What is this $20 challenge I keep talking about? It's simple. The $20 challenge is a way to get you thinking about how to make and save more money.
You start with $20. It can be money in a jar or in an online savings account, but you have to keep it separate from the rest of your cash. The $20 challenge usually lasts one year. The goal is to see how much than $20 can grow, a little bit at a time, in that one-year period.
You have several options when setting up your challenge. Everyone does this a little differently You have to decide what is right for you, write down the rules, and then stick to them.
I have done this challenge and have been amazed by the results. I started the challenge on Jan 1, 2008. I decided I would dedicate any money I made from selling on Etsy, eBay, or the Amazon Marketplace to the challenge. I also added change I found on the street,the contents of my loose change jar, money I made from selling at craft fairs, and anything I earned from small Web writing projects. None of this money was to come from my primary freelance journalism business. I opened an EmigrantDirect online savings account to house the money. I just transferred a dollar here and there, as the money came in.
By the end of my first year, I had turned my $20 into $1,836. I never in a million years thought it would amount to that much. It's a testament to the fact that small amounts of money slip through our fingers every day, wasted, when they could really be saved and put to better use.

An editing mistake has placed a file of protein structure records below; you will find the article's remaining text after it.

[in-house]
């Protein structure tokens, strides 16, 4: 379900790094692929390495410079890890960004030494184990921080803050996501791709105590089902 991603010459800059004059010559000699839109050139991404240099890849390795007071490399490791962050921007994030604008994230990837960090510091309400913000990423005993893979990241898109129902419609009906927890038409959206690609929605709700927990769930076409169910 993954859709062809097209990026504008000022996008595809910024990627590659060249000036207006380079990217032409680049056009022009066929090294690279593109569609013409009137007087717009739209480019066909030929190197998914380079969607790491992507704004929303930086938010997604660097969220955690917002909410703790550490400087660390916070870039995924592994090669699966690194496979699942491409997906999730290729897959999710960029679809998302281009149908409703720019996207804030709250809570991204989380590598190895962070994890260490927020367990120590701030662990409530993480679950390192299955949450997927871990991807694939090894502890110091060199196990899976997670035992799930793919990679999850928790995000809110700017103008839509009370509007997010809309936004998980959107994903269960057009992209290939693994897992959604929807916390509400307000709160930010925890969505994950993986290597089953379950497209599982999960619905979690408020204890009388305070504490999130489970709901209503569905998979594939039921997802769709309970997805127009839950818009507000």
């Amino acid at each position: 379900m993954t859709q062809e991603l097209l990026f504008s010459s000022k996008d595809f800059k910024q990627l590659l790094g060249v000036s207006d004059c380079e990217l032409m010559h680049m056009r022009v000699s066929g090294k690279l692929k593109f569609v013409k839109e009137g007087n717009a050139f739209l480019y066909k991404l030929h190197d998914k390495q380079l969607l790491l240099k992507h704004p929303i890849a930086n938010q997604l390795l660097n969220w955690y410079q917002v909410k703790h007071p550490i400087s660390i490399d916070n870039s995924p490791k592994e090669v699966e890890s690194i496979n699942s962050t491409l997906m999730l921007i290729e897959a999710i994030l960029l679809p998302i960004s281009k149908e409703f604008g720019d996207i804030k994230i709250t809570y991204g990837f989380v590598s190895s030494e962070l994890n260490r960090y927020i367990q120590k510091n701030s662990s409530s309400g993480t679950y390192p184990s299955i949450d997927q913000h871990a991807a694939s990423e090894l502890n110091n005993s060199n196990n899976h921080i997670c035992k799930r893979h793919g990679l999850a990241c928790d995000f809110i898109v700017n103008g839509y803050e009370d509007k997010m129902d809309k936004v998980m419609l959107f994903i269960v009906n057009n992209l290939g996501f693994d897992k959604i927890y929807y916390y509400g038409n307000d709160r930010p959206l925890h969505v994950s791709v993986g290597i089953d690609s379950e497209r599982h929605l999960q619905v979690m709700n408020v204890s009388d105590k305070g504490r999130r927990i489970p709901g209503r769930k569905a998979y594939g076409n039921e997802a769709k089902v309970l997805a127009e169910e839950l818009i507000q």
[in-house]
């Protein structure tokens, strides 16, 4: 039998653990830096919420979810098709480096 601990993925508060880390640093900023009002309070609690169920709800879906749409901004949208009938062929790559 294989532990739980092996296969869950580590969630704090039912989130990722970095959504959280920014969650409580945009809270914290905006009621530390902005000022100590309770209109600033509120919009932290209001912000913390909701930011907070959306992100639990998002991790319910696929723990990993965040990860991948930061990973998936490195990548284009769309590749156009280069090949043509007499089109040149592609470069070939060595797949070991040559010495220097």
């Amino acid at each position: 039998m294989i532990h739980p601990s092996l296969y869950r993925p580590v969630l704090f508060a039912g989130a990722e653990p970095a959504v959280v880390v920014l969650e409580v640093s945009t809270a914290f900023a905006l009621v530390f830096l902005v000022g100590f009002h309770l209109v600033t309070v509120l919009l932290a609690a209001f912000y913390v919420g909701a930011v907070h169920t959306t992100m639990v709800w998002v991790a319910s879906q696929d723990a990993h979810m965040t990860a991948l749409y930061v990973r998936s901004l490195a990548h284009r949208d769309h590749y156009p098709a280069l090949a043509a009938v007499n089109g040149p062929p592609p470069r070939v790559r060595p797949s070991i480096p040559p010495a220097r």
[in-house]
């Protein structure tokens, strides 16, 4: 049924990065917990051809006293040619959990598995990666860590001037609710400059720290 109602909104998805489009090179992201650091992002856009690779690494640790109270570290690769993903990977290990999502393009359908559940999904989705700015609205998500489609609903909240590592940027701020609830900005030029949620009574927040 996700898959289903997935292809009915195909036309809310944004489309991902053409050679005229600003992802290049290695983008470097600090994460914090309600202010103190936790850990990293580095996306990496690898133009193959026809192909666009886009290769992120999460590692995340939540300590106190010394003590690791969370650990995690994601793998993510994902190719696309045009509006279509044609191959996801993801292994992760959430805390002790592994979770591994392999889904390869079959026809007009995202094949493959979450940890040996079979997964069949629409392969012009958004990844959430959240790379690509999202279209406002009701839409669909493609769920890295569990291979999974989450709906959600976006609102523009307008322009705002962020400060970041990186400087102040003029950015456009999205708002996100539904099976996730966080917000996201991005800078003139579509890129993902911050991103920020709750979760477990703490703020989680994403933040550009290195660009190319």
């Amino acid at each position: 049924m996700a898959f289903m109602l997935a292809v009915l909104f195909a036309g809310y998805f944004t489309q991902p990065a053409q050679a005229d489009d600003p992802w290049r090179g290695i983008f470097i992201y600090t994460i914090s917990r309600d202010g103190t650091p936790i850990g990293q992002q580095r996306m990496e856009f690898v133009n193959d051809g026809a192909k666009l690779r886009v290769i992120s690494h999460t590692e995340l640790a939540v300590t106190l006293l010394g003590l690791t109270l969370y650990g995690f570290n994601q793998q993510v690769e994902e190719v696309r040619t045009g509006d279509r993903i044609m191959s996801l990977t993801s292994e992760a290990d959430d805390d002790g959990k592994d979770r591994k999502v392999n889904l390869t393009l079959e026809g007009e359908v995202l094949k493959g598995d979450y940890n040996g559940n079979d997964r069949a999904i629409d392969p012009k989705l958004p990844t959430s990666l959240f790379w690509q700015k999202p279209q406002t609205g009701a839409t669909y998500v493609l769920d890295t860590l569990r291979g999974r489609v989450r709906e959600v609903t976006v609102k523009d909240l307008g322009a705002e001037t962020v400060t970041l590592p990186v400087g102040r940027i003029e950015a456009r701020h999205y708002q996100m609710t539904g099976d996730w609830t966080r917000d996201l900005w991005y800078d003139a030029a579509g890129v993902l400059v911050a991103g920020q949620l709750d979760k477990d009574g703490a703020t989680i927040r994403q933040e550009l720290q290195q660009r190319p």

Now that you are probably convinced that it works. How can you set up your own? Here are some examples:
A crafter could use that $20 to buy supplies that will help them make more money. They could then sell those crafts at a craft fair or on Etsy.com, and put any profit back into the $20 challenge jar.
A gardener could take than $20 and use it to buy tomato plants. You could then put the money you saved by not buying tomatoes all summer into the $20 challenge jar.
Others leave the $20 in the fund and simply add any money they earn that comes from a new source. Your regular paycheck doesn't count.
For instance, if you find a dime in the grocery store parking lot, or recycle aluminum cans for money, that could go to the challenge. If you sell something on eBay or through the Amazon Marketplace, the profit could be added to the challenge. If you have a yard sale, that could also beef up the fund.
Others use savings: They add money to the jar every time they use a coupon at the grocery store. Others add rebate checks or any other surprise money to the challenge jar.
This idea is a great one and it works. It came from SavingAdvice.com.
If you have more ideas for the $20 challenge, please post here or send me an email. For more money challenges, visit the money challenge page.